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4 Geological Formations to explore in Germany

Germany

Country with the largest population in Europe. Stretches from the North and the Baltic Sea in the north to the Alps in the south. It is traversed by some of Europe's major rivers such as the Rhine, Danube and Elbe.

Andernach Geyser
Andernach GeyserKonrad-Adenauer-Allee 40, 56626 Andernach, Germany

Andernach Geyser is the highest cold-water geyser in the world, reaching heights of 30 to 60 metres. It is one of the sights in the volcano park and part of the Geopark Vulkanland Eifel. The geyser is fed from a 350-metre-deep artesian well and it is closed with a valve for safety reasons art night.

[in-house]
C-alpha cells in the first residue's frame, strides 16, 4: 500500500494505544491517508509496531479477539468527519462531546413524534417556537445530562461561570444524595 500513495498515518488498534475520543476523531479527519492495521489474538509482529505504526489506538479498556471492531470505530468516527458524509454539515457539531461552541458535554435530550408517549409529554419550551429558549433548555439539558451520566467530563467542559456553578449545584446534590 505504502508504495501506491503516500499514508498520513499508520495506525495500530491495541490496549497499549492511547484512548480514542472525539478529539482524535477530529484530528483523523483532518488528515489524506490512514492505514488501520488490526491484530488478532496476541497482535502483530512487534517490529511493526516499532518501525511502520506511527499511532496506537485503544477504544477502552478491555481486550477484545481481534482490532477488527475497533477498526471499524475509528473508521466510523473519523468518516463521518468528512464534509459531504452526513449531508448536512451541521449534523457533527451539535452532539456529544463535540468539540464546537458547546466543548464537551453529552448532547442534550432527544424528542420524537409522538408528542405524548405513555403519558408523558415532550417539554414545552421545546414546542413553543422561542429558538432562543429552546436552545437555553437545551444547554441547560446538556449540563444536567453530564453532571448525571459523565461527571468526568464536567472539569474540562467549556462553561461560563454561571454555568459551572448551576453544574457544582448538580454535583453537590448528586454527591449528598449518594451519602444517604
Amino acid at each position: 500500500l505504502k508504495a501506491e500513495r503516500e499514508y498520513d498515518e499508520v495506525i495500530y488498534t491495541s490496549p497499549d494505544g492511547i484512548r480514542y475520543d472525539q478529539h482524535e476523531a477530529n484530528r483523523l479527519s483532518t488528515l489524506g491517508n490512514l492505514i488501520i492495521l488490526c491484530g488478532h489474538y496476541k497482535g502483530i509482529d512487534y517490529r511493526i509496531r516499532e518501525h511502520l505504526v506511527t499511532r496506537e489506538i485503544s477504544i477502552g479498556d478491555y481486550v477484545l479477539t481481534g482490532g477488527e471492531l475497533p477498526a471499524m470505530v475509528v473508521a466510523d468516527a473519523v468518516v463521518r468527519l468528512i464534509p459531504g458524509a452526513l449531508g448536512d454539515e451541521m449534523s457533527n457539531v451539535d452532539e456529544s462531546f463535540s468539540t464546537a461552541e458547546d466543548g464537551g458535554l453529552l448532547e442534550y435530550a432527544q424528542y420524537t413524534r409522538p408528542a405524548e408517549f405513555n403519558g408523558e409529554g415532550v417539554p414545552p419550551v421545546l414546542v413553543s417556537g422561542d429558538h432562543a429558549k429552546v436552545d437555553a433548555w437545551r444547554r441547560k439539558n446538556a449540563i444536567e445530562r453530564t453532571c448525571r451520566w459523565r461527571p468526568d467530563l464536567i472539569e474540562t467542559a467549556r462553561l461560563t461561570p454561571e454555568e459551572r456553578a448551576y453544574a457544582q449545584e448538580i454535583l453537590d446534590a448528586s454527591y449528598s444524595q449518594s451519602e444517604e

Devil's Gorge
Devil's GorgeFerschweilerstraße 50, 54668 Ernzen, Germany

The Devil's Gorge is a rock fissure about 1 and 5 metres wide. The bizarre landscapes, steep rock faces, narrow gorges, and fissures makes the Devil's Gorge a popular attraction for tourists. It was formed about 10,000 years ago, towards the end of the last ice age as a result of one or more rock collapses.

Felsenmeer Lautertal
Felsenmeer LautertalFelsenmeer, 64686 Lautertal (Odenwald), Germany

The Felsenmeer Lautertal is a massive field of boulders that covers an area of nearly 200 acres. Some of the boulders are as large as houses, and the entire field is surrounded by a dense forest. This fascinating geological formation was created over millions of years by weathering.

Saarschleife
SaarschleifeSaarschleife, 66693 Mettlach, Germany

It is also called the Great Bend in the Saar, a water gap made by the Saar River in a quartzite layer, and it is one of the most well-known tourist attractions of the state of Saarland.

Map of Geological Formations to explore in Germany